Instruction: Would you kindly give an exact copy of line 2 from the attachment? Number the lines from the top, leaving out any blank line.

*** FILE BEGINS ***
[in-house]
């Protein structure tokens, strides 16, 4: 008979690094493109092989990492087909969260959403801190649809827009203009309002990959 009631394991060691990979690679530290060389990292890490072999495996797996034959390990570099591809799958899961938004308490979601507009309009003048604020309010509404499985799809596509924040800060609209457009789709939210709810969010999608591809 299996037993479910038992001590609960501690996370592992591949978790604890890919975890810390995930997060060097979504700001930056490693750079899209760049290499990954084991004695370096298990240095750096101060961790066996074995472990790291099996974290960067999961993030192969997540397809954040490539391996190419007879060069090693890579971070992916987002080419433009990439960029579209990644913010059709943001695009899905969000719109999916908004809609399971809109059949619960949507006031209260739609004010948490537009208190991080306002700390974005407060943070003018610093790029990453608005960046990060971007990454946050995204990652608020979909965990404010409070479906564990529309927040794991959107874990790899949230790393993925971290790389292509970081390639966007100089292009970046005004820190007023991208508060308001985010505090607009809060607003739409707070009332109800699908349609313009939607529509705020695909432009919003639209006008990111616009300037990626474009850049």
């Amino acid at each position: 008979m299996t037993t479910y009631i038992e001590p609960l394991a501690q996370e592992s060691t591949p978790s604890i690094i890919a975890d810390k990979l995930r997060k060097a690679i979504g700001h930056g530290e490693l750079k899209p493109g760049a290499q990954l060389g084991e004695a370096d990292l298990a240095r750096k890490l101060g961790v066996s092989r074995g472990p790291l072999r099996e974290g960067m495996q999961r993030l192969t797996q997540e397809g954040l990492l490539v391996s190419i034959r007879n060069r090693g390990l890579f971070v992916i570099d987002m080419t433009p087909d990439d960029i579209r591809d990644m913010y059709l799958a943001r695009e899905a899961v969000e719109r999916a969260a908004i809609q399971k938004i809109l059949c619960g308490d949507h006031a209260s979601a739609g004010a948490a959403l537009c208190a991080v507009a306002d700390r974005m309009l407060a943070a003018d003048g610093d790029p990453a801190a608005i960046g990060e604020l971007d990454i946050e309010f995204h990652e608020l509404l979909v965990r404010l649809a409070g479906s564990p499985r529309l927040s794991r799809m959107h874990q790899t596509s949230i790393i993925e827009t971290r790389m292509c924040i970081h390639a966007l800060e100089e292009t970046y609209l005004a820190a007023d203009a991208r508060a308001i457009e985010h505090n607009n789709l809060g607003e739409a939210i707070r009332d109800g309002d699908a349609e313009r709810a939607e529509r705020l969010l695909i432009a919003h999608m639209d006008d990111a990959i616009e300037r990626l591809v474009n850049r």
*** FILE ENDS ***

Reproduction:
């Protein structure tokens, strides 16, 4: 008979690094493109092989990492087909969260959403801190649809827009203009309002990959 009631394991060691990979690679530290060389990292890490072999495996797996034959390990570099591809799958899961938004308490979601507009309009003048604020309010509404499985799809596509924040800060609209457009789709939210709810969010999608591809 299996037993479910038992001590609960501690996370592992591949978790604890890919975890810390995930997060060097979504700001930056490693750079899209760049290499990954084991004695370096298990240095750096101060961790066996074995472990790291099996974290960067999961993030192969997540397809954040490539391996190419007879060069090693890579971070992916987002080419433009990439960029579209990644913010059709943001695009899905969000719109999916908004809609399971809109059949619960949507006031209260739609004010948490537009208190991080306002700390974005407060943070003018610093790029990453608005960046990060971007990454946050995204990652608020979909965990404010409070479906564990529309927040794991959107874990790899949230790393993925971290790389292509970081390639966007100089292009970046005004820190007023991208508060308001985010505090607009809060607003739409707070009332109800699908349609313009939607529509705020695909432009919003639209006008990111616009300037990626474009850049």